At the beginning of the month, Chessbase.com ran a piece titled Interview with Hou Yifan by Dagobert Kohlmeyer. The Women's World Champion confirmed,
Initially, the match was supposed to take place in October 2015, but then got rescheduled to March 2016.
Later she mentioned an issue that I touched on last year in A Pseudo World Championship ('When is a World Chess Championship not a *real* World Championship?').
The current Women's World Championship system seems to be unfair. And I believe I'm not the only one who thinks like this. It would be good if the current system changed to a more reasonable format. I am sure, a "real" World Championship Match would attract much more attention.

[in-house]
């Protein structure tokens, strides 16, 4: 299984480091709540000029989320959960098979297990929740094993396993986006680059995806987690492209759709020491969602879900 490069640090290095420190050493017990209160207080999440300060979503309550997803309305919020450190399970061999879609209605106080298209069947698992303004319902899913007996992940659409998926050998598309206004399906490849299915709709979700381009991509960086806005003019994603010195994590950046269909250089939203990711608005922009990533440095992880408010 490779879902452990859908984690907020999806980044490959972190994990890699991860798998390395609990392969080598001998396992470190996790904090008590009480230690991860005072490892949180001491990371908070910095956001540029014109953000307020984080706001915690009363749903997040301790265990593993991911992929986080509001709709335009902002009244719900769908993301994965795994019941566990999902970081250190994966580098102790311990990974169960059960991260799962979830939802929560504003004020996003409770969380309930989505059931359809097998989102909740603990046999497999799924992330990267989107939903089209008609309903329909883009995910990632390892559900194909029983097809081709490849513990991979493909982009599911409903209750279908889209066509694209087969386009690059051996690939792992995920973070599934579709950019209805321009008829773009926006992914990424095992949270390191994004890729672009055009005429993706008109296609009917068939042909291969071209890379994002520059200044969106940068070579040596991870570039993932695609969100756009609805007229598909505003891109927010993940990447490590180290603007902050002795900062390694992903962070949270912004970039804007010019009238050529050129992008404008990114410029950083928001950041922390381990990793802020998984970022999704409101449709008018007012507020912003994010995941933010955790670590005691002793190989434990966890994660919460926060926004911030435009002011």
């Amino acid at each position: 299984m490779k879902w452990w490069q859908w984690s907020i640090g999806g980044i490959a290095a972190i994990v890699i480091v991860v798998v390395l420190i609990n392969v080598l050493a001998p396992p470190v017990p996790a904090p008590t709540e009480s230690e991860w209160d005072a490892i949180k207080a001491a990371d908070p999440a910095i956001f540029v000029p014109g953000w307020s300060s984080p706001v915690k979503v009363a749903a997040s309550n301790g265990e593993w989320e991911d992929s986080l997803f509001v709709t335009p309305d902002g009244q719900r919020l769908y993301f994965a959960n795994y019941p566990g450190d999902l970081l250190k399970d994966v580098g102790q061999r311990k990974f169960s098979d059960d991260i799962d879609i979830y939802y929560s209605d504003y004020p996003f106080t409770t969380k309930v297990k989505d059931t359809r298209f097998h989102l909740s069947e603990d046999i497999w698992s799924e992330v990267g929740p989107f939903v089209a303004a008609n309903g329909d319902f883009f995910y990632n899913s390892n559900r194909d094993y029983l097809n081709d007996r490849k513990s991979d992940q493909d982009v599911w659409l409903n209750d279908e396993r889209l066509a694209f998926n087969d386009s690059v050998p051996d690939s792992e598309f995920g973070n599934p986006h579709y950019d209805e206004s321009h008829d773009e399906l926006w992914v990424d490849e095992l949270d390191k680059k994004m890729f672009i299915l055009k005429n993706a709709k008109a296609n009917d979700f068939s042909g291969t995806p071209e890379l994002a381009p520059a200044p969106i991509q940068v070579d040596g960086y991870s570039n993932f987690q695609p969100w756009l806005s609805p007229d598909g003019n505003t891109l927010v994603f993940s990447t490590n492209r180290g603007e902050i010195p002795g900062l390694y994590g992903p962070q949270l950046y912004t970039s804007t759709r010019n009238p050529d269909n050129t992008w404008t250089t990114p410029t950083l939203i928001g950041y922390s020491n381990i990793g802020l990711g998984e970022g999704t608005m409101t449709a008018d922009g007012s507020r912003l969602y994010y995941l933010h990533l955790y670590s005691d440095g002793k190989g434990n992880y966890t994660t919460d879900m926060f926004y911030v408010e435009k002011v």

Last month I officially made a proposal to FIDE to change the format of the Women’s World Championship. I suggested three reasonable alternatives but the answer I received seems to indicate that my proposal was not accepted. The main reason why they want to stick to the current system is the fact that it is easier to find sponsors if you call the knock-out tournament "World Championship". If you called it "World Cup" it would be extremely difficult to find sponsors.
Trivia question: When was the last time FIDE ran a women's event outside of the former Soviet Union? In fact, you don't have to go too far back. The first leg of the 2015-2016 FIDE Women's Grand Prix was held in one of the swankiest places on earth, Monte Carlo (Monaco), and the second was held in one of the most controversial, Tehran. The previous title match, 2013 Hou Yifan - Ushenina, took place in Taizhou (China).
If the sponsors are there, perhaps the problem with the 'World Cup' (aka 'World Championship') is the size of the event. Or perhaps it's its checkered history for determining a winner. If we give it a grandiose title, does everyone overlook the obvious?